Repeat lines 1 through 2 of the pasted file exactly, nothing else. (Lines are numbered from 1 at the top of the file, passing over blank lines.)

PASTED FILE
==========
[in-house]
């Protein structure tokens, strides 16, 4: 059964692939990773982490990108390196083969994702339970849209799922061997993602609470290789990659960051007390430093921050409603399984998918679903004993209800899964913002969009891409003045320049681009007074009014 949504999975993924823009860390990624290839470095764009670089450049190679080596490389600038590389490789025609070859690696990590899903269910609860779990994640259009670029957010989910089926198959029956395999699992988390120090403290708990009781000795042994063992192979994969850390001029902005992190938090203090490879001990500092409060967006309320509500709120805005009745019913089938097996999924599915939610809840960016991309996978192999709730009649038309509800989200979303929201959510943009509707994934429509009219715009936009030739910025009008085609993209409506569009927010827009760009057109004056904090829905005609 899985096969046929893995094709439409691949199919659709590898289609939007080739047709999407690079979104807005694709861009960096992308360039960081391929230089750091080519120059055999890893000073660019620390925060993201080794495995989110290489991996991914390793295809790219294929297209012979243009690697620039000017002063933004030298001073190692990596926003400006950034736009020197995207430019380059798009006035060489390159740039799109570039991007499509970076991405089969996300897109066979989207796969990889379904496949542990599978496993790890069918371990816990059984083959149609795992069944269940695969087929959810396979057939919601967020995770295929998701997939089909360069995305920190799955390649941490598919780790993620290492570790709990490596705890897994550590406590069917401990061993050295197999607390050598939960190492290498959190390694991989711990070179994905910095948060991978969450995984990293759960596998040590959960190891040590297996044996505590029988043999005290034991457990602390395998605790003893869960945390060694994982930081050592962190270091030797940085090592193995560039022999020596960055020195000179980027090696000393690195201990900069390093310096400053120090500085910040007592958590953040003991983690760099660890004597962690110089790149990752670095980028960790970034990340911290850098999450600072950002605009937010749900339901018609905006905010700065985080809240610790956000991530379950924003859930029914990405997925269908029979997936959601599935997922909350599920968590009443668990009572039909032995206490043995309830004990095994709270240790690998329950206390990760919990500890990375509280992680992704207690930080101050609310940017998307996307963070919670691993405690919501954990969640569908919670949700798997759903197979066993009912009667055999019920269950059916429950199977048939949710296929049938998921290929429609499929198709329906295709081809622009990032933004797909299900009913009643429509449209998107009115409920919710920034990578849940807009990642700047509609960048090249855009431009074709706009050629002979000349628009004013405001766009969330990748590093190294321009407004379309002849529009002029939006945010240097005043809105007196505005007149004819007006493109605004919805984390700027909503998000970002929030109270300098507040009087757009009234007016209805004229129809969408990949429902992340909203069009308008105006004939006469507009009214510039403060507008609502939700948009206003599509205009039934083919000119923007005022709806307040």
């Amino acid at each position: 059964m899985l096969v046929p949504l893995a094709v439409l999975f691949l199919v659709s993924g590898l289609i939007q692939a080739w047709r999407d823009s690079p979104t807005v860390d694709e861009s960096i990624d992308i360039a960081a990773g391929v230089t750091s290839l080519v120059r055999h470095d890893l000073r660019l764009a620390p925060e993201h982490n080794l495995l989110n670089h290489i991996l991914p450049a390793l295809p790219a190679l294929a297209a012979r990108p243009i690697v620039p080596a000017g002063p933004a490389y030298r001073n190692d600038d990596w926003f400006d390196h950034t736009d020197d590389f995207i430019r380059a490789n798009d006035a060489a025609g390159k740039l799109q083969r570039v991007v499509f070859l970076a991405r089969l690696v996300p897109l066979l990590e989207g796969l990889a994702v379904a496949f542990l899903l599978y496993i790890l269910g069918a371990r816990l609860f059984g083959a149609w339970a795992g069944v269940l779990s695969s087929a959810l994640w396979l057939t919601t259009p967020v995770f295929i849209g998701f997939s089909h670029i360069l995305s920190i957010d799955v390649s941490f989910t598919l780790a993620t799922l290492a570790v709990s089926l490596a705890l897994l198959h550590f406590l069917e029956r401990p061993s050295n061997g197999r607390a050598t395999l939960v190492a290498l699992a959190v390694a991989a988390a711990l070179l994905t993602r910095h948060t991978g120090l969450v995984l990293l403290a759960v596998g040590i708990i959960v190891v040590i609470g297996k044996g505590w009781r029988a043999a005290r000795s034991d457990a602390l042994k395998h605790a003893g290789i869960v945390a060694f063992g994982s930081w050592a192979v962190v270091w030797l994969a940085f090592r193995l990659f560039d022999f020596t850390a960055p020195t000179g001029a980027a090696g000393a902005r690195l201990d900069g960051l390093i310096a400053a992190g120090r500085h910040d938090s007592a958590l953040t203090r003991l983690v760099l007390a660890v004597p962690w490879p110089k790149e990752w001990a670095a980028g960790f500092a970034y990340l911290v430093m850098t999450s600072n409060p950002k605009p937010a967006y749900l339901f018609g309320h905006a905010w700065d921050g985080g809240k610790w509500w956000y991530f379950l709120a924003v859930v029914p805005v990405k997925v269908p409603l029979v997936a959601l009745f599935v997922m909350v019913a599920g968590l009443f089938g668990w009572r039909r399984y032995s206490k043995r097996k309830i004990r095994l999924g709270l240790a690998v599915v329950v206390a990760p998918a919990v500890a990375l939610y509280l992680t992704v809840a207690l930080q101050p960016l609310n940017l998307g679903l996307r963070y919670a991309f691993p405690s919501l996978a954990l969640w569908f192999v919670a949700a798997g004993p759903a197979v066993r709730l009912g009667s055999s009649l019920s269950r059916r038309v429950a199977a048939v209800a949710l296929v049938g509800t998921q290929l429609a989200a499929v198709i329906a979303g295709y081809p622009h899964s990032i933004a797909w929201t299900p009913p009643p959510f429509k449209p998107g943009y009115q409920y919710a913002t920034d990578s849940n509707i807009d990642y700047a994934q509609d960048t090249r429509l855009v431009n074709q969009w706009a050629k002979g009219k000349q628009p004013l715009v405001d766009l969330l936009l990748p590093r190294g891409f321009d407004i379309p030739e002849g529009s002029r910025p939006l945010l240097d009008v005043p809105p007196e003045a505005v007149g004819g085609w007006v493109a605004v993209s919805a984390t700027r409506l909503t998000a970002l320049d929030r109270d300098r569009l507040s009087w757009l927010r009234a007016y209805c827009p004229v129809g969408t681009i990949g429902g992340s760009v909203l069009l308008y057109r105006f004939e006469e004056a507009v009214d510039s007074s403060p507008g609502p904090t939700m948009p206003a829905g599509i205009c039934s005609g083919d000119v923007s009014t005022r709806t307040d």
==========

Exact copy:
[in-house]
């Protein structure tokens, strides 16, 4: 059964692939990773982490990108390196083969994702339970849209799922061997993602609470290789990659960051007390430093921050409603399984998918679903004993209800899964913002969009891409003045320049681009007074009014 949504999975993924823009860390990624290839470095764009670089450049190679080596490389600038590389490789025609070859690696990590899903269910609860779990994640259009670029957010989910089926198959029956395999699992988390120090403290708990009781000795042994063992192979994969850390001029902005992190938090203090490879001990500092409060967006309320509500709120805005009745019913089938097996999924599915939610809840960016991309996978192999709730009649038309509800989200979303929201959510943009509707994934429509009219715009936009030739910025009008085609993209409506569009927010827009760009057109004056904090829905005609 899985096969046929893995094709439409691949199919659709590898289609939007080739047709999407690079979104807005694709861009960096992308360039960081391929230089750091080519120059055999890893000073660019620390925060993201080794495995989110290489991996991914390793295809790219294929297209012979243009690697620039000017002063933004030298001073190692990596926003400006950034736009020197995207430019380059798009006035060489390159740039799109570039991007499509970076991405089969996300897109066979989207796969990889379904496949542990599978496993790890069918371990816990059984083959149609795992069944269940695969087929959810396979057939919601967020995770295929998701997939089909360069995305920190799955390649941490598919780790993620290492570790709990490596705890897994550590406590069917401990061993050295197999607390050598939960190492290498959190390694991989711990070179994905910095948060991978969450995984990293759960596998040590959960190891040590297996044996505590029988043999005290034991457990602390395998605790003893869960945390060694994982930081050592962190270091030797940085090592193995560039022999020596960055020195000179980027090696000393690195201990900069390093310096400053120090500085910040007592958590953040003991983690760099660890004597962690110089790149990752670095980028960790970034990340911290850098999450600072950002605009937010749900339901018609905006905010700065985080809240610790956000991530379950924003859930029914990405997925269908029979997936959601599935997922909350599920968590009443668990009572039909032995206490043995309830004990095994709270240790690998329950206390990760919990500890990375509280992680992704207690930080101050609310940017998307996307963070919670691993405690919501954990969640569908919670949700798997759903197979066993009912009667055999019920269950059916429950199977048939949710296929049938998921290929429609499929198709329906295709081809622009990032933004797909299900009913009643429509449209998107009115409920919710920034990578849940807009990642700047509609960048090249855009431009074709706009050629002979000349628009004013405001766009969330990748590093190294321009407004379309002849529009002029939006945010240097005043809105007196505005007149004819007006493109605004919805984390700027909503998000970002929030109270300098507040009087757009009234007016209805004229129809969408990949429902992340909203069009308008105006004939006469507009009214510039403060507008609502939700948009206003599509205009039934083919000119923007005022709806307040």